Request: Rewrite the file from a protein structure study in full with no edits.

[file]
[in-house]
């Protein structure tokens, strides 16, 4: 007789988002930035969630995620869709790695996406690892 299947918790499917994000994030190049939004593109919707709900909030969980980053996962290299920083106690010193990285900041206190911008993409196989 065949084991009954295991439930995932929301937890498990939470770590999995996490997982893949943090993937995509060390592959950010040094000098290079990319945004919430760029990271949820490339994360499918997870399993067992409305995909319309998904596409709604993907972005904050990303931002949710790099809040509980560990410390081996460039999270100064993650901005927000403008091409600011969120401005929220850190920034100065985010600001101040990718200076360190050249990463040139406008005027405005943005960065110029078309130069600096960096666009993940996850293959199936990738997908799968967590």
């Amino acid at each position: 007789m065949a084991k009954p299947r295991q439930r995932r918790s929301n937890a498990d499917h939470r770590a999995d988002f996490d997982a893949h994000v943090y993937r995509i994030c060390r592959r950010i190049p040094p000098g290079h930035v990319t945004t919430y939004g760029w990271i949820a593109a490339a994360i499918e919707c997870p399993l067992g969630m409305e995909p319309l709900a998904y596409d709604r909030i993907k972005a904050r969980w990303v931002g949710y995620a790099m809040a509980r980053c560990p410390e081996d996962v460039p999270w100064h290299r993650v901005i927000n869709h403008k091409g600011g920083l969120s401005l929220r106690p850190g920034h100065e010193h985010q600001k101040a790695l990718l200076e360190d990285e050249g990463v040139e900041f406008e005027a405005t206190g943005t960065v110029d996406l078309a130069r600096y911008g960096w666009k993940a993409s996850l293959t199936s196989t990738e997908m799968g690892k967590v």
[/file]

[in-house]
């Protein structure tokens, strides 16, 4: 007789988002930035969630995620869709790695996406690892 299947918790499917994000994030190049939004593109919707709900909030969980980053996962290299920083106690010193990285900041206190911008993409196989 065949084991009954295991439930995932929301937890498990939470770590999995996490997982893949943090993937995509060390592959950010040094000098290079990319945004919430760029990271949820490339994360499918997870399993067992409305995909319309998904596409709604993907972005904050990303931002949710790099809040509980560990410390081996460039999270100064993650901005927000403008091409600011969120401005929220850190920034100065985010600001101040990718200076360190050249990463040139406008005027405005943005960065110029078309130069600096960096666009993940996850293959199936990738997908799968967590």
């Amino acid at each position: 007789m065949a084991k009954p299947r295991q439930r995932r918790s929301n937890a498990d499917h939470r770590a999995d988002f996490d997982a893949h994000v943090y993937r995509i994030c060390r592959r950010i190049p040094p000098g290079h930035v990319t945004t919430y939004g760029w990271i949820a593109a490339a994360i499918e919707c997870p399993l067992g969630m409305e995909p319309l709900a998904y596409d709604r909030i993907k972005a904050r969980w990303v931002g949710y995620a790099m809040a509980r980053c560990p410390e081996d996962v460039p999270w100064h290299r993650v901005i927000n869709h403008k091409g600011g920083l969120s401005l929220r106690p850190g920034h100065e010193h985010q600001k101040a790695l990718l200076e360190d990285e050249g990463v040139e900041f406008e005027a405005t206190g943005t960065v110029d996406l078309a130069r600096y911008g960096w666009k993940a993409s996850l293959t199936s196989t990738e997908m799968g690892k967590v």